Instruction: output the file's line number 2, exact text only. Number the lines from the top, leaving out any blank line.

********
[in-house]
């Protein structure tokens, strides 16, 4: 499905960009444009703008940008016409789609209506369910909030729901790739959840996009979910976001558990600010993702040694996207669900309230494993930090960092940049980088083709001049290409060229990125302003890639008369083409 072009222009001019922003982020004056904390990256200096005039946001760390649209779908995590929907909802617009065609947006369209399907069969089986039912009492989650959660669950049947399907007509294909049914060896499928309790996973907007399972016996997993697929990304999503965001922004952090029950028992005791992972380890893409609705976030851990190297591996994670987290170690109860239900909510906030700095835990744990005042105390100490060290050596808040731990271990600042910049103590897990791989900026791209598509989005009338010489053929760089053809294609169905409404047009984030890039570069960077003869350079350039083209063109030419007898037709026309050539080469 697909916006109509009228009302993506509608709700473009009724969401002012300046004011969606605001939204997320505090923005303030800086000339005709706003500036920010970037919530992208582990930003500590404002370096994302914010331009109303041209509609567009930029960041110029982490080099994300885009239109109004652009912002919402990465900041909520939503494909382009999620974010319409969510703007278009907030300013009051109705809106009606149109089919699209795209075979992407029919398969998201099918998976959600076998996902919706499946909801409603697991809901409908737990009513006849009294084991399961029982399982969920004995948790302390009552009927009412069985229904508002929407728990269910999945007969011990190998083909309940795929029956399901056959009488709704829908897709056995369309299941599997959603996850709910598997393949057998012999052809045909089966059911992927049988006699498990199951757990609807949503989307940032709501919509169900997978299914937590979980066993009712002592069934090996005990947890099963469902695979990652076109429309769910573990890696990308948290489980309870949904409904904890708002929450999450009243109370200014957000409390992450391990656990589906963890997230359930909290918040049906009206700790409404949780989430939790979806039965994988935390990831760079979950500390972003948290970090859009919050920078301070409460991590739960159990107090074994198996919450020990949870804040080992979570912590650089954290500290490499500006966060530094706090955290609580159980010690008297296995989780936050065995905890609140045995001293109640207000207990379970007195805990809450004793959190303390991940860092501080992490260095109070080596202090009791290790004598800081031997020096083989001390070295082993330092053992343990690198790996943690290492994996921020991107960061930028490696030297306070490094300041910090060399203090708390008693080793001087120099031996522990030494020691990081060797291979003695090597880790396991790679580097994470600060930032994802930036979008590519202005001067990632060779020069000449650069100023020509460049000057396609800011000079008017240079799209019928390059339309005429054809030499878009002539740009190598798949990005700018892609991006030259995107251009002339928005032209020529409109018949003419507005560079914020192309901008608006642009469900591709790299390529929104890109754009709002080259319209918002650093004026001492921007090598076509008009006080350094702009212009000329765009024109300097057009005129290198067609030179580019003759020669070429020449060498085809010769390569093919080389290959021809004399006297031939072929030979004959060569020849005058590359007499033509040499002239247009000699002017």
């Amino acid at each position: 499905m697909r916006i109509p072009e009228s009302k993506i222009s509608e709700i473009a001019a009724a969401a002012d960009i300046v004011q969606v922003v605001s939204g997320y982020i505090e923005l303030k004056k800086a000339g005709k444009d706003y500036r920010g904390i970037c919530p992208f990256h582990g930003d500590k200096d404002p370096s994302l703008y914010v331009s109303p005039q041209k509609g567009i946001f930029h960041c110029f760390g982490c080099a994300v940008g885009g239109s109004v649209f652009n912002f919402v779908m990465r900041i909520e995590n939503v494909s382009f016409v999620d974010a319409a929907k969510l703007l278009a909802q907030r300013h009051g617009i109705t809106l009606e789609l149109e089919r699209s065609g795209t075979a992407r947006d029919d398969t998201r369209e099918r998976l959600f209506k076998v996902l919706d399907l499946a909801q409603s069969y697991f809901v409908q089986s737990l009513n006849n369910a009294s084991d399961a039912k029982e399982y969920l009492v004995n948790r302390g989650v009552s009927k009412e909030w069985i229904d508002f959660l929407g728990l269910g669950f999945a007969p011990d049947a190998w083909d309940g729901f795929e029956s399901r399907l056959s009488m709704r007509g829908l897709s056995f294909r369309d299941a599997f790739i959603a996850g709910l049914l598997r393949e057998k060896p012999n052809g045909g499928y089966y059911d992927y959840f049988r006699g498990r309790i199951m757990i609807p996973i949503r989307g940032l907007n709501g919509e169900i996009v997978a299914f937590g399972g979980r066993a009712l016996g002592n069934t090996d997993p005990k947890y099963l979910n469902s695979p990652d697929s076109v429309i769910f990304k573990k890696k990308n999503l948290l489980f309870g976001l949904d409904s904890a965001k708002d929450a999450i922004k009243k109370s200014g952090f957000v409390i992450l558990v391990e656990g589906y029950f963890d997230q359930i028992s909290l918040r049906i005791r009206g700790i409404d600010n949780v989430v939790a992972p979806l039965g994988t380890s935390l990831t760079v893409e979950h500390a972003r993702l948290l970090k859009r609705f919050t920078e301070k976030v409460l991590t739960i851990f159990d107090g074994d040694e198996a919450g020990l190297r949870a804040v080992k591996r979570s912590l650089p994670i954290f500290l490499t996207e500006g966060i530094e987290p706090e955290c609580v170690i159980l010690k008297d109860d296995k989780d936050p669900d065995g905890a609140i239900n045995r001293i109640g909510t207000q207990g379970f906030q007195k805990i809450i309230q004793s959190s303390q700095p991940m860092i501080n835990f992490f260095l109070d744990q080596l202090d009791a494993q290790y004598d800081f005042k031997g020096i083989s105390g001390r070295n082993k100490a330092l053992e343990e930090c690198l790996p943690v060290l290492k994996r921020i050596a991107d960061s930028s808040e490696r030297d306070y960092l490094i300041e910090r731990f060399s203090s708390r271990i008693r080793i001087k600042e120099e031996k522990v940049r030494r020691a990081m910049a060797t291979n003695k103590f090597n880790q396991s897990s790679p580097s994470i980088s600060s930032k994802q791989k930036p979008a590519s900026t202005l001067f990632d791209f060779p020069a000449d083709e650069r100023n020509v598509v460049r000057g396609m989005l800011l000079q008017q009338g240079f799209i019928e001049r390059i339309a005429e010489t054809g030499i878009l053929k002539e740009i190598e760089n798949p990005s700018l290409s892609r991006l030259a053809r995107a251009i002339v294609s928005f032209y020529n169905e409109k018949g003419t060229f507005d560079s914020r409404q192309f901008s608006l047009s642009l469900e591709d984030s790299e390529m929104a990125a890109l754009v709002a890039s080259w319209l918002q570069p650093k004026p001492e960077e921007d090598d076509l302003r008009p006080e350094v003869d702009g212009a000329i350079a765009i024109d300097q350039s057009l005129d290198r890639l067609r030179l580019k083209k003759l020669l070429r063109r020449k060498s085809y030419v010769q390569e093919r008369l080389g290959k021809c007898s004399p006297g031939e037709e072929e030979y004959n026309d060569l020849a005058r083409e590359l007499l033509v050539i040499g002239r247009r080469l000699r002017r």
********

């Protein structure tokens, strides 16, 4: 499905960009444009703008940008016409789609209506369910909030729901790739959840996009979910976001558990600010993702040694996207669900309230494993930090960092940049980088083709001049290409060229990125302003890639008369083409 072009222009001019922003982020004056904390990256200096005039946001760390649209779908995590929907909802617009065609947006369209399907069969089986039912009492989650959660669950049947399907007509294909049914060896499928309790996973907007399972016996997993697929990304999503965001922004952090029950028992005791992972380890893409609705976030851990190297591996994670987290170690109860239900909510906030700095835990744990005042105390100490060290050596808040731990271990600042910049103590897990791989900026791209598509989005009338010489053929760089053809294609169905409404047009984030890039570069960077003869350079350039083209063109030419007898037709026309050539080469 697909916006109509009228009302993506509608709700473009009724969401002012300046004011969606605001939204997320505090923005303030800086000339005709706003500036920010970037919530992208582990930003500590404002370096994302914010331009109303041209509609567009930029960041110029982490080099994300885009239109109004652009912002919402990465900041909520939503494909382009999620974010319409969510703007278009907030300013009051109705809106009606149109089919699209795209075979992407029919398969998201099918998976959600076998996902919706499946909801409603697991809901409908737990009513006849009294084991399961029982399982969920004995948790302390009552009927009412069985229904508002929407728990269910999945007969011990190998083909309940795929029956399901056959009488709704829908897709056995369309299941599997959603996850709910598997393949057998012999052809045909089966059911992927049988006699498990199951757990609807949503989307940032709501919509169900997978299914937590979980066993009712002592069934090996005990947890099963469902695979990652076109429309769910573990890696990308948290489980309870949904409904904890708002929450999450009243109370200014957000409390992450391990656990589906963890997230359930909290918040049906009206700790409404949780989430939790979806039965994988935390990831760079979950500390972003948290970090859009919050920078301070409460991590739960159990107090074994198996919450020990949870804040080992979570912590650089954290500290490499500006966060530094706090955290609580159980010690008297296995989780936050065995905890609140045995001293109640207000207990379970007195805990809450004793959190303390991940860092501080992490260095109070080596202090009791290790004598800081031997020096083989001390070295082993330092053992343990690198790996943690290492994996921020991107960061930028490696030297306070490094300041910090060399203090708390008693080793001087120099031996522990030494020691990081060797291979003695090597880790396991790679580097994470600060930032994802930036979008590519202005001067990632060779020069000449650069100023020509460049000057396609800011000079008017240079799209019928390059339309005429054809030499878009002539740009190598798949990005700018892609991006030259995107251009002339928005032209020529409109018949003419507005560079914020192309901008608006642009469900591709790299390529929104890109754009709002080259319209918002650093004026001492921007090598076509008009006080350094702009212009000329765009024109300097057009005129290198067609030179580019003759020669070429020449060498085809010769390569093919080389290959021809004399006297031939072929030979004959060569020849005058590359007499033509040499002239247009000699002017």